Half a decade before the first experiments of the Wright brothers, a wave of unlikely airship sightings spread across the American Midwest in an incident that has become known as the Great Airship Scare. It was America’s first big UFO craze.
The quintessential encounter (and there were dozens of these) has a cigar-shaped and silvery airship landing in a farmer’s back field and one or numerous passengers being disgorged and interacting with the awed farmer and his kin. The airman appearing to be in charge introduces himself, describing the airship at his back as being of his own invention and asks for some water for his engines. There is nothing otherworldly or supernatural; it might have seemed perfectly plausible if it weren’t for the fact that no airships were supposed to be flying yet in 1896.
The question absolutely begs: Did it really happen?
It’s not impossible
A thousand reasons suggest that it didn’t, but first let’s list some reasons why it might have.
To begin with, there’s no earthly reason why airships couldn’t have been flying way back then. Lighter-than-air flight is nothing more than harnessing one of the simplest fundamentals of nature. Leonardo da Vinci had envisioned it centuries before and there’s reason to suspect that Mesoamericans built manned (or at least manable) balloons centuries earlier.
By the time of the Scare, several patents were already on file with the US Patent Office for all sorts of flying machines.
This said, why does the Great Airship Scare feel so much like the silliest of urban legends?
But it doesn’t make sense
Because it happened in 1890s America, that’s why. There is no sensible reason why any American would build a flight worthy airship, running steam engines and remain anonymous throughout the acme of his fame.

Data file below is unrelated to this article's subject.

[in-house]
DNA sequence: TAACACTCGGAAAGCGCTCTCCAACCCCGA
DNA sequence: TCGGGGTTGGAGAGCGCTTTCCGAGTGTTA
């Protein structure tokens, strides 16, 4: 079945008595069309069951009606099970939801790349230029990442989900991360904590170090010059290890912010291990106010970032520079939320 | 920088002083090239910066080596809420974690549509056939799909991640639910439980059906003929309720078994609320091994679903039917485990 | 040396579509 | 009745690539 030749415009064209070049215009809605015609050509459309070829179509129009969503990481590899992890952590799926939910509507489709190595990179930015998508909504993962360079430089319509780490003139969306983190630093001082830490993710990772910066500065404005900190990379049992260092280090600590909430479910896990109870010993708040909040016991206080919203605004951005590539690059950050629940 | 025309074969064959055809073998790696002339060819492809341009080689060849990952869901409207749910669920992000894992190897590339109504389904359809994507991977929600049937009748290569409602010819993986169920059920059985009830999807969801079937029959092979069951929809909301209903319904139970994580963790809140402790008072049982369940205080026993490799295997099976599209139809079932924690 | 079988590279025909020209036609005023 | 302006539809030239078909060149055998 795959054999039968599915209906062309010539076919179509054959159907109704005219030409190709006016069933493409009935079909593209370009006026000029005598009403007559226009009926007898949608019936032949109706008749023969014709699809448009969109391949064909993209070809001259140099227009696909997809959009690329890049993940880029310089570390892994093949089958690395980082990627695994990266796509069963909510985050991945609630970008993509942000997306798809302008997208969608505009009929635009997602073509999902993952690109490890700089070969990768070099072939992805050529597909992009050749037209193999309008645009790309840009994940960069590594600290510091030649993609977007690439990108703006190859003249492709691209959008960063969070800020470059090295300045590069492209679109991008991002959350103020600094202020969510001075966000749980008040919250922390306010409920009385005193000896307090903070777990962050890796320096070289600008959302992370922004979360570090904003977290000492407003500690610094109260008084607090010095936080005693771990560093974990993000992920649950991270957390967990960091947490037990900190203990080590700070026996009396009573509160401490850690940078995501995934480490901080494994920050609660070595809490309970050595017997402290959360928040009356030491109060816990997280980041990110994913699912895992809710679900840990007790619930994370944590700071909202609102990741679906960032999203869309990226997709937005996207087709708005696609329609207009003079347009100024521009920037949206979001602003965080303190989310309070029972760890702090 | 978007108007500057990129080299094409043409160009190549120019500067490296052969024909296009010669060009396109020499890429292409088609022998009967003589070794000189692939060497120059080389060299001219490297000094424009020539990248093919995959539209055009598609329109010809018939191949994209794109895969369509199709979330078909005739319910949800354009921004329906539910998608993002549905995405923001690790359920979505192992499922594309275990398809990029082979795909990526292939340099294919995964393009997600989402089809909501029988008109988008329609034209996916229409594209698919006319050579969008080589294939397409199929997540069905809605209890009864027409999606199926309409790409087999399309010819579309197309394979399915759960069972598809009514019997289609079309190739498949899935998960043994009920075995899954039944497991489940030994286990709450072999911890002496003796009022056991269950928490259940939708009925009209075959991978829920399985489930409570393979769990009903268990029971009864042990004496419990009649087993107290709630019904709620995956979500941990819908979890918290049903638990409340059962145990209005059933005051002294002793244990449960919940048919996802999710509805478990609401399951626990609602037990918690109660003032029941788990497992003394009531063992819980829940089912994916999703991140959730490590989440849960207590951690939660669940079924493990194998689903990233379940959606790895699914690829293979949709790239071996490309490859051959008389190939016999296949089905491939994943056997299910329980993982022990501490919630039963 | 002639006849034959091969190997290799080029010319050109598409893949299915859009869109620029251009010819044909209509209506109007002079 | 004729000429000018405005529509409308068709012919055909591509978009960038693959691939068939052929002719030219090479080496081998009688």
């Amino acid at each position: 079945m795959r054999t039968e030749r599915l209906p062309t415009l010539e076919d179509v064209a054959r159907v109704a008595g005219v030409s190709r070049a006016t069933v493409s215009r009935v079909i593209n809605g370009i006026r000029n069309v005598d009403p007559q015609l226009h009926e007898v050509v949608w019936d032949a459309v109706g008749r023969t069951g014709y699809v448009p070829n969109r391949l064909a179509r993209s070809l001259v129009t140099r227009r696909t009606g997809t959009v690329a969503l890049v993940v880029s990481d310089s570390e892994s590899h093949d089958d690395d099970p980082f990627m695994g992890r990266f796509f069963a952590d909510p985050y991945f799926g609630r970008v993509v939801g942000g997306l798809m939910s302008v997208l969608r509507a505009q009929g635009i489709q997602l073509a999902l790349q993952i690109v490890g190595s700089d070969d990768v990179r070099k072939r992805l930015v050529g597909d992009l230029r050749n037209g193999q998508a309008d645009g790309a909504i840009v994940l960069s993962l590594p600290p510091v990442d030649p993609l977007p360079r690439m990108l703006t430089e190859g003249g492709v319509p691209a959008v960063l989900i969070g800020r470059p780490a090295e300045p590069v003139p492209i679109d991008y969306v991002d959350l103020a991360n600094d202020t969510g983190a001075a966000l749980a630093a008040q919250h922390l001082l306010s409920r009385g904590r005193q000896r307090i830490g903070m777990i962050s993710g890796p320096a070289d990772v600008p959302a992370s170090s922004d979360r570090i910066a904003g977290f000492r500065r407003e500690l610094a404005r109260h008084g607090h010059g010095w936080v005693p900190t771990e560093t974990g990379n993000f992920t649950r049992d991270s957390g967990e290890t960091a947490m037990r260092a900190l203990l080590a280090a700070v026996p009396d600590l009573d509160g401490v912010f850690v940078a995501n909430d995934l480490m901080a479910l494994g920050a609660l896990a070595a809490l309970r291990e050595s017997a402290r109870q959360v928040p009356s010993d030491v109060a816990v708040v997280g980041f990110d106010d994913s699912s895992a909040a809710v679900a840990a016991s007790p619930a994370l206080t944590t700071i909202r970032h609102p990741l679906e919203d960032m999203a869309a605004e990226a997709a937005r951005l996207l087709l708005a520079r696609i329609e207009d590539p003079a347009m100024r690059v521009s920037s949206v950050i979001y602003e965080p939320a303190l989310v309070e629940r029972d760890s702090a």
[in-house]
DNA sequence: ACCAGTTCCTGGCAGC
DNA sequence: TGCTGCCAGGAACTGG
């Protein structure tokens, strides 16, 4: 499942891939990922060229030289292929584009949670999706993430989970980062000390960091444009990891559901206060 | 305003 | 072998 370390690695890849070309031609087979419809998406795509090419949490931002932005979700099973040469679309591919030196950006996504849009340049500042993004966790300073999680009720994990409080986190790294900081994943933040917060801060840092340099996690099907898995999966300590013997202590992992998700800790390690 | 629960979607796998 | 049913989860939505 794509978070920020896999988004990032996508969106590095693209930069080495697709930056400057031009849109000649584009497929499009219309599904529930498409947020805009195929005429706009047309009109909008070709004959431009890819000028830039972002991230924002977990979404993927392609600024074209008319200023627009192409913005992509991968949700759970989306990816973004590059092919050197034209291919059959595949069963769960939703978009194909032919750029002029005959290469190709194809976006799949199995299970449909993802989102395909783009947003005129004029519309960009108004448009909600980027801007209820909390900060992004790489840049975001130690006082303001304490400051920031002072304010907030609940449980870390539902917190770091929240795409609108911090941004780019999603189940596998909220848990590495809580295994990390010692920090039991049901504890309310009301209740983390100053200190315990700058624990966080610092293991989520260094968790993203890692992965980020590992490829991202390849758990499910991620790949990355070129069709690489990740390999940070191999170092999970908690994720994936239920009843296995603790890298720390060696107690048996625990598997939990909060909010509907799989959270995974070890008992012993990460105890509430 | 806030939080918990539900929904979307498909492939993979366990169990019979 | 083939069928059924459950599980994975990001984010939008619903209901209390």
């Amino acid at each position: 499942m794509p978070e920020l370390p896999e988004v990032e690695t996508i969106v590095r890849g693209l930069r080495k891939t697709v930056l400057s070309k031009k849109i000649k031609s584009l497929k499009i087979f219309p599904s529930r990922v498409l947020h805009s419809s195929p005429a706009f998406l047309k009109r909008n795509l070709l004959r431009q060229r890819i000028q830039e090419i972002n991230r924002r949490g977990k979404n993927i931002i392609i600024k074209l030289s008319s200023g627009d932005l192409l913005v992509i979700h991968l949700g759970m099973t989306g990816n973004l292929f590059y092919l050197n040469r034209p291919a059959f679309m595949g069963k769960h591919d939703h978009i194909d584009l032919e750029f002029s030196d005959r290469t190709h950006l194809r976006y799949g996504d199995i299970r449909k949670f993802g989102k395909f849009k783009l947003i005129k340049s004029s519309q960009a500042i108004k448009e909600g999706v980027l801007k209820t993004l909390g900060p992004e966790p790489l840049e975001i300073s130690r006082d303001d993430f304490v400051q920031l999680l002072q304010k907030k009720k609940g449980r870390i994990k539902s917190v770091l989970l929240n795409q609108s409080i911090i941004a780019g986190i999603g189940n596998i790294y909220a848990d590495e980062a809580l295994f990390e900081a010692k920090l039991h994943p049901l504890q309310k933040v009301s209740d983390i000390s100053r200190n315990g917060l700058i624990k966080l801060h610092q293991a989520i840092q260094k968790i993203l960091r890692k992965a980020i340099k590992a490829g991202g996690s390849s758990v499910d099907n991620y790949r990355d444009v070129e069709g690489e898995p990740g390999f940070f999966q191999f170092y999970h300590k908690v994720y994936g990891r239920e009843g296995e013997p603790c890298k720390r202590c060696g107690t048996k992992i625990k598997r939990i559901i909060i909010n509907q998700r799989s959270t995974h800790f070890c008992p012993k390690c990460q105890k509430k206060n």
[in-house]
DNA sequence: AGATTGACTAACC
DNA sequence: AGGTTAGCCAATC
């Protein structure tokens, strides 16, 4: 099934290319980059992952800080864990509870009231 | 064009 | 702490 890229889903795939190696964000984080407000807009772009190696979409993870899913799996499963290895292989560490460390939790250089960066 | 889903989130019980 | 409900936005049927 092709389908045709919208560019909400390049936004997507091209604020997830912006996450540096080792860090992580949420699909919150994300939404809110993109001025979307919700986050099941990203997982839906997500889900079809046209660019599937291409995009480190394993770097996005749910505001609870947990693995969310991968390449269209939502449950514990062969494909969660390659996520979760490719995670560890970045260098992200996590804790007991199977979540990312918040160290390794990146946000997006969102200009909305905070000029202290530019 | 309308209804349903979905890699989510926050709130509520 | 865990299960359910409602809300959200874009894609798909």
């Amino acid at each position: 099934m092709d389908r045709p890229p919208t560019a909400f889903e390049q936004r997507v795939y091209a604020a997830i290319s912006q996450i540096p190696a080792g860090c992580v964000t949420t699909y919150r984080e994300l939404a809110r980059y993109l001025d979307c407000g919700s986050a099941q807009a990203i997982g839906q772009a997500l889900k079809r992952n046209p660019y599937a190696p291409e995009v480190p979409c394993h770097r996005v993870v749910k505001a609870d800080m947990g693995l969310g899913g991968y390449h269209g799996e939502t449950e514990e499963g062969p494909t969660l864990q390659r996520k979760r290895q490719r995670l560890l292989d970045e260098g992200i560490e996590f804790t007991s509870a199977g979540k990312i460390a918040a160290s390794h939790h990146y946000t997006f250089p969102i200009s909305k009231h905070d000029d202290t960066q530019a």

Airship sightings were front-page news in every paper from the Chicago Tribune to the Picayune Times-Courier and the American entrepreneur has not been born who wouldn’t milk a cash cow like that for every drop.
He could have been rich beyond the dreams of Avarice, but we are expected to believe that he landed his great ponderous airship in a few farmers’ fields with nary a misstep and then vanished into the mists of legend. It just can’t be.
So what really happened?
Consider this: it was imagined. It was a mirage. It was mass hysteria.
One of the very first bits of human literature ever written down was the Epic of Gilgamesh, from the third millennium BC. It follows Gilgamesh the king through a mythic journey to far-off lands and through the very underworld itself. There are, of course, gods and devils and torments at every turn, but there is logic and a pattern beneath it all. It strives to be as accurate a description possible of a very brutish world, using the only frames of reference the people telling it had available. So when demons belching fire erupt from the very ground, nearly burning Gilgamesh alive, we know that Sumerian traders have entered Anatolia and have seen volcanoes for the first time.
It is understandable human embellishment and we recognize it as such. Few scholar will argue that there were indeed giants in the Earth in those days. We realize all too well that a frightened human is an inventive one.
Likewise, skipping ahead a few thousand years, Farmer Brown had reason to be frightened. When the Industrial Revolution in America got into high gear, after post-Civil War Reconstruction, the first grim chapter in the saga of the American farmer was written. America was switching from being an agrarian to an urban nation then and farming was becoming a business instead of a livelihood. Expensive machinery was becoming the unwanted standard, farmers were experiencing their first bank debt and it seemed like bank scares were happening every other week.
Who can blame Farmer Brown for getting a little excited and telling a tale about something that never happened? Nobody got hurt, he might get his picture in the papers and it just might take his and his neighbors’ minds off their troubles for a spell. And so the telling spread.
If there were a continuum to be charted for this sphere of human experience, we might see classic mythology on one end, raw mass hysteria on the other. Throughout it we’d see the inventiveness of the human mind with peaks during times that were harshest. Explore that line of thinking just a bit further and one finds rational explanations for everything from Foo Fighters to Sasquatch.
Not all of our favorite historical mysteries will be solved in our lifetimes — and many of us prefer it that way. That doesn’t preclude the rational thinker, though, from following the self-evident analyses of these cases and decide that the simplest explanation is usually the correct one.
This story first appeared in Gatehouse Gazette 16 (January 2011), p. 7, with the headline “The Great Airship Scare”.